Using Scents As Marketing?

People have different ways of deciding where to eat:

  • convenience (that’s me)
  • price
  • food quality
  • service
  • length of queue (if you’re Singaporean)

How about scent/smell of the place as you pass it?

There’s this eatery tucked away at Serene Centre and I swear we’ve eaten everywhere in the building, but that place. Two nights ago, we walked past fully intending to go somewhere else for dinner, but the aroma coming out of it was superb and we decided to give it a try. True enough the food was excellent.

I like food, but I’m nowhere near the foodie that Amelia is. So naturally this tale takes on a more marketing/advertising perspective for me. How much does the smell come into play when you decide to eat? Granted, it’s not a typical foodie metric, but it seemed to work in this case, right? I gotta look for other instances where restaurant aromas have translated into positive word of mouth.

One aspect where the restaurant’s branding didn’t quite work out: I remember the smell but not the name of the place, so sadly my directions can be no more specific than “the corner of Serene Centre, opposite the videogame store”. oh the irony.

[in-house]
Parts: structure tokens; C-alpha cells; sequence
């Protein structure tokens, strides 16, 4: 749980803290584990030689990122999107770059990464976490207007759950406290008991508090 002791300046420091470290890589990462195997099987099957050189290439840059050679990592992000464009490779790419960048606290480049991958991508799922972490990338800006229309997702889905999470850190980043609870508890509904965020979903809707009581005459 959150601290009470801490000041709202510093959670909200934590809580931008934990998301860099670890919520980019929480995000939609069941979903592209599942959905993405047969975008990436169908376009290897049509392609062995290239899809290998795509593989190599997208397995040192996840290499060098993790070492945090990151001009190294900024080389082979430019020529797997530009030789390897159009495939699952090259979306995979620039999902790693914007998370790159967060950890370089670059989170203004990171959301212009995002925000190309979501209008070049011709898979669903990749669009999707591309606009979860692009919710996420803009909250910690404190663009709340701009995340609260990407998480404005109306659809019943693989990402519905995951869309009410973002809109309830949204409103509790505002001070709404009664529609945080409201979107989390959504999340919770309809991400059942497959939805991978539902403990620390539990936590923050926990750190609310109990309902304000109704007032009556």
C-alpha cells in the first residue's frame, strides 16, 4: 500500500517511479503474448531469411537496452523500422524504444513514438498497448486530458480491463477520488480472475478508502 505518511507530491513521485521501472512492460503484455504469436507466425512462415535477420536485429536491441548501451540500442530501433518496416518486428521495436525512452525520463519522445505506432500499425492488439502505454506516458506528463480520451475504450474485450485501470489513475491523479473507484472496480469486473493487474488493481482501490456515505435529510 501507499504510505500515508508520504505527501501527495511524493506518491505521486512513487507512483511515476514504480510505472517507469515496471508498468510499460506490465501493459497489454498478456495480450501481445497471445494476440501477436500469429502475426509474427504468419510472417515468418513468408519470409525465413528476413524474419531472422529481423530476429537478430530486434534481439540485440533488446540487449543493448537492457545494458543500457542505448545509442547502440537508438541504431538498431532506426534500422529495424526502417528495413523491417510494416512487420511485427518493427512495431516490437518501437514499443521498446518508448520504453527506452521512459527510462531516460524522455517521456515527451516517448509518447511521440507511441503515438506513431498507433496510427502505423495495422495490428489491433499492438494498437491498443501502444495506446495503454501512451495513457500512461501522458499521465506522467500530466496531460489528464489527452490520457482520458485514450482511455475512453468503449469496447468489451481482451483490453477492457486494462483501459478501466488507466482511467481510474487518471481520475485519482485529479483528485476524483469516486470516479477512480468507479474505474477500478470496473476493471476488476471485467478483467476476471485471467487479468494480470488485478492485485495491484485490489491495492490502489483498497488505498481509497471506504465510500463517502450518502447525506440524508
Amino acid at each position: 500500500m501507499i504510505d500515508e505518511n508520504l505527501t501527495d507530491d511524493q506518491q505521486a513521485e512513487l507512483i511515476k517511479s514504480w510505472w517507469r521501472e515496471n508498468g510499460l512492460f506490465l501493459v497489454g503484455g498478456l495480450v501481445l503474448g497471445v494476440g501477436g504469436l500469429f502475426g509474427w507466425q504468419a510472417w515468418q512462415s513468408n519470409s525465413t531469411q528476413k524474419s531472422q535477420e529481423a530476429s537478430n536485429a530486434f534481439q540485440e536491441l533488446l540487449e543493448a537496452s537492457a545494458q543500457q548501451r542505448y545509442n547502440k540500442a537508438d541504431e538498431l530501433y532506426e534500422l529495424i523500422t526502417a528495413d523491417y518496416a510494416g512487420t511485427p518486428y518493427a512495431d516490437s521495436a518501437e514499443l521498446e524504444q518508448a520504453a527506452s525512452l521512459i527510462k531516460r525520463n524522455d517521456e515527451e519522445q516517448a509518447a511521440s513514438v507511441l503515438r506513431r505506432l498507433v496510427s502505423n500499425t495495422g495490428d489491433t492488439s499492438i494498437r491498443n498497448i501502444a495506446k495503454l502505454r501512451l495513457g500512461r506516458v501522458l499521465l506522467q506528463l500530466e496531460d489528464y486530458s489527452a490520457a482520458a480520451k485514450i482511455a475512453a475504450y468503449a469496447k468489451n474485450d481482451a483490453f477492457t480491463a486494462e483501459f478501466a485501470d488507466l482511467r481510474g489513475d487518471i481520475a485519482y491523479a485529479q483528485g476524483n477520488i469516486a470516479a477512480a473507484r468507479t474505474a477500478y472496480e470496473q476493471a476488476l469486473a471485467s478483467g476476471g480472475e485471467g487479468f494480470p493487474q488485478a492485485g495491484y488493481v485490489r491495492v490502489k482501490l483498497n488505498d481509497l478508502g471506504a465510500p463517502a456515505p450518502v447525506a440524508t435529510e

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3 Responses to “Using Scents As Marketing?”

  1. the fiancee Says:

    just the other day, was at bqbar having drinks when there was this lovely smell of bbq-ed meat. turned around, saw it was a korean restaurant and because it smells so good, we’re off for dinner there next week! -psyched-

  2. wanlyn Says:

    Bearing in mind that “the corner of Serene Centre, opposite the videogame store” eatery has an estimated seating capacity of 20, perhaps it is wary of attracting more customers than it can hold, hence the overall more covert stance on branding.

    As its name suggests, almost every facet of French Bistro “La Petite Cuisine” ( ☺ ) runs on a Petit branding concept – smallish and no-frills. It provides “simple French fare with a feather-light touch” in portions that are smaller than the norm. Building on the same no-frills concept, LPC is tucked in a pretty obscure corner of Serene Centre, has rustic and simple designs and layout, runs on semi-selfservice, and serves some of its food in plastic ware. The covert mktg/branding is perhaps perpetuated by the fact tt it caters quite specifically to its nearby Bt timah regulars who go coz they like the feel of the place.

    At the risk of venturing into curiousfoodie’s turf =p and deviating from blog-medium .. here’s more info on LPC –

  3. Daryl Tay Says:

    @fiancee: it works!!!!

    @wanlyn: thanks for the thoughts =)

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